Drought causes large parts of Yangtze River to dry up, reducing hydropower generation and causing shipping delays

(Natural News) Record-breaking drought in China is causing large parts of the Yangtze River to dry up, affecting the country’s ability to generate enough hydroelectricity, halting shipping through the river and forcing many major companies to suspend operations.

The Yangtze is the world’s third largest river. It provides drinking water to more than 400 million people and is also a crucial waterway for the global supply chain. This summer’s heatwave has caused the river’s water levels to reach record lows, with dozens of its tributaries drying up. Water flows through the main trunk of the Yangtze have fallen below 50 percent of the average over the last five years, and vast sections of the river are also drying up.

The Chinese Communist Party (CCP) has issued a nationwide drought alert as the country’s heavily populated southwestern region is expected to suffer the most due to the severe heatwave, which is expected to continue well into September.

In the province of Sichuan, which has a population of nearly 84 million, the loss of strong water flow is preventing the country’s extensive hydroelectric power generation system from producing enough energy. The province gets more than 80 percent of its power from hydroelectric sources. (Related: Severe drought dries up China’s Yangtze River, causing energy shortages and shipping delays.)

On Sunday, Aug. 21, Sichuan’s provincial government declared that the province is dealing with a “particularly severe” emergency, as water flow to Sichuan’s hydropower reservoirs has dropped by around 50 percent. Local media are also reporting that demand for electricity has increased by 25 percent as the heatwave gets worse.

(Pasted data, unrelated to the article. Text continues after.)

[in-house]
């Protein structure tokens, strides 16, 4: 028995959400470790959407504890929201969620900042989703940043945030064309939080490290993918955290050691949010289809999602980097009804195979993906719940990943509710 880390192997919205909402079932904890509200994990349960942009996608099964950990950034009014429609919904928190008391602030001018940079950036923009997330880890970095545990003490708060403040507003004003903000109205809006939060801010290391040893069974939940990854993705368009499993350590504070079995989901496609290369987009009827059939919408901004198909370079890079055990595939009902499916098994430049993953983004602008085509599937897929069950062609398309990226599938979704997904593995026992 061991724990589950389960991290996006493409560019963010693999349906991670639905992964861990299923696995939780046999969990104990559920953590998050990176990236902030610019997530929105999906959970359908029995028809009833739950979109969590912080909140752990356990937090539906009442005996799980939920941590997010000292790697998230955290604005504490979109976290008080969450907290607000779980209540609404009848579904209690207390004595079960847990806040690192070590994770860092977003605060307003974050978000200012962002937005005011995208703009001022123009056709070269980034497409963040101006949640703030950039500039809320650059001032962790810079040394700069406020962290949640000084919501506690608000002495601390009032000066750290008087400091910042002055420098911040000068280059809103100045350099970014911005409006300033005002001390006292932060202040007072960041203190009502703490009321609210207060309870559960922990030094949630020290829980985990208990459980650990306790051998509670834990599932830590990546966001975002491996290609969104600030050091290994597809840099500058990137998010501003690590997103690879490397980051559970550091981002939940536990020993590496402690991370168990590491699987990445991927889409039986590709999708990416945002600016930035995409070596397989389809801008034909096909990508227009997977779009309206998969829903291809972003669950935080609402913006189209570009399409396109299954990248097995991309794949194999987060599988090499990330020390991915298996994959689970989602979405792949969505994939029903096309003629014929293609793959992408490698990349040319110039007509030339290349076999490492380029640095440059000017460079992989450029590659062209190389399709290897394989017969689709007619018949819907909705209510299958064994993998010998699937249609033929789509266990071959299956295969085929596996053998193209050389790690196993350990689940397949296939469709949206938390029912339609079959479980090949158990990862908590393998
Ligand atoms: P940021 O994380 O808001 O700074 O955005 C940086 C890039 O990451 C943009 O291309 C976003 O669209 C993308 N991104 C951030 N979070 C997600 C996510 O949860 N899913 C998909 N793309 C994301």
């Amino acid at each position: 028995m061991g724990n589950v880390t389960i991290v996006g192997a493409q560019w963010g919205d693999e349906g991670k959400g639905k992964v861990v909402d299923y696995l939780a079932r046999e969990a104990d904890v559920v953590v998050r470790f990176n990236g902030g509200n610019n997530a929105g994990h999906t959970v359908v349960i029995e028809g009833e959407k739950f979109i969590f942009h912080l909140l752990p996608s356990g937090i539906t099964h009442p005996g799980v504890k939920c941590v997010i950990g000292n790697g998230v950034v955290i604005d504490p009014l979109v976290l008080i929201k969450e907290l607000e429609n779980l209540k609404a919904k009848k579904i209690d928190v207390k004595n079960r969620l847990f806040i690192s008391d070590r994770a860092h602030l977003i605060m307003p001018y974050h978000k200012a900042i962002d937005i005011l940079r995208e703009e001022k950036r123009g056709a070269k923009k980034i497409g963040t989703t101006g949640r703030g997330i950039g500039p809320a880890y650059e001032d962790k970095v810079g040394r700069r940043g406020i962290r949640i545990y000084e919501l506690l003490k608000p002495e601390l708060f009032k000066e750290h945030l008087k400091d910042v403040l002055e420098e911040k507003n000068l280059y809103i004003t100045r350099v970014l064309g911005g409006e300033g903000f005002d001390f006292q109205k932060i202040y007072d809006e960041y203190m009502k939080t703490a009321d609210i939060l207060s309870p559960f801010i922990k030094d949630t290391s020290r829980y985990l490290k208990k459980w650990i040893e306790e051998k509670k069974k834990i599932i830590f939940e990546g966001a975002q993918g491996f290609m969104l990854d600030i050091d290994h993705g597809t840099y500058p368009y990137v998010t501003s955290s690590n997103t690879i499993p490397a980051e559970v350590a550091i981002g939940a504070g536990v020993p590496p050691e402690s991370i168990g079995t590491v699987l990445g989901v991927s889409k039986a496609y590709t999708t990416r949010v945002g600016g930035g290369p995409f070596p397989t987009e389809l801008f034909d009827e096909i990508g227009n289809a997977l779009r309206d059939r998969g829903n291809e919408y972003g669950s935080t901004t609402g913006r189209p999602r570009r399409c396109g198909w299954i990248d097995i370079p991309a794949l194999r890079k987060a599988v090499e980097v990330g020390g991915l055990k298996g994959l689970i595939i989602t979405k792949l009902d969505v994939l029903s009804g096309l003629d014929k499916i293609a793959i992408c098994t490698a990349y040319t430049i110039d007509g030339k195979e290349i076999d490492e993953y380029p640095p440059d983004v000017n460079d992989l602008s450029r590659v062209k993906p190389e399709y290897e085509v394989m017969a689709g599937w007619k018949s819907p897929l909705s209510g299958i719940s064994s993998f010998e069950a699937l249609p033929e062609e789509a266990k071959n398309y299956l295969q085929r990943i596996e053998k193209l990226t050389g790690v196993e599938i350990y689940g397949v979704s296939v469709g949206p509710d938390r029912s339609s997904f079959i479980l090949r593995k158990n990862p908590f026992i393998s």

The loss in hydroelectric power generation has also affected the province of Hubei, which lies downstream from Sichuan.

So far, the drought has severely affected 2.46 million people and over 5.43 million acres of agricultural land in six provinces in southern and central China. The government has had to provide direct support to nearly 800,000 people due to the drought. The drought has also caused the CCP direct economic losses of over 2.73 billion yuan ($397.28 million).

CCP blames climate change for China drought

The CCP is scrambling to provide enough water and energy to the regions affected by the drought, especially areas that farm a lot of water-intensive crops, including staples like rice and soy.

On Aug. 21, authorities discharged over 980 million cubic meters of water from reservoirs in an effort to replenish the parts of the river that have dried up. The communist authorities have noted that it is essential for the river to keep flowing as shipping routes in many parts of the river have closed.

CCP officials have repeatedly attributed the drought and heatwave to the so-called climate change. Chen Lijuan, chief weather forecaster for the Beijing Climate Center, the country’s national climate observation agency, described the combined heatwave and drought as a “pressure cooker.”

“We have to face the fact that similar heatwaves will occur frequently in the future,” said Chen. “It will become a new normal.”

But even as CCP officials blame climate change, the immediate impact of the drought on electricity supplies has pressured Beijing to amend its climate change commitments. Vice Premier Han Zheng recently announced that the government would step up the support it provides for coal-fired power production.

Learn more about the global drought at Disaster.news.

Watch this clip from the Guardian showing how large swathes of the Yangtze are drying up.

This video is from the High Hopes channel on Brighteon.com.

More related stories:

Heatwaves and drought threaten autumn crops in China.

Power grid collapse looms: Drought forcing drastic cuts in hydroelectric power generation.

HALF of Germany’s 2022 harvest expected to fail due to drought.

Food supply at risk: Quality of corn, soybean crops in South Dakota and Ohio deteriorating due to worsening drought.

500-year drought expected to destroy Europe’s corn yields, risk of global famine now looking worse than ever.

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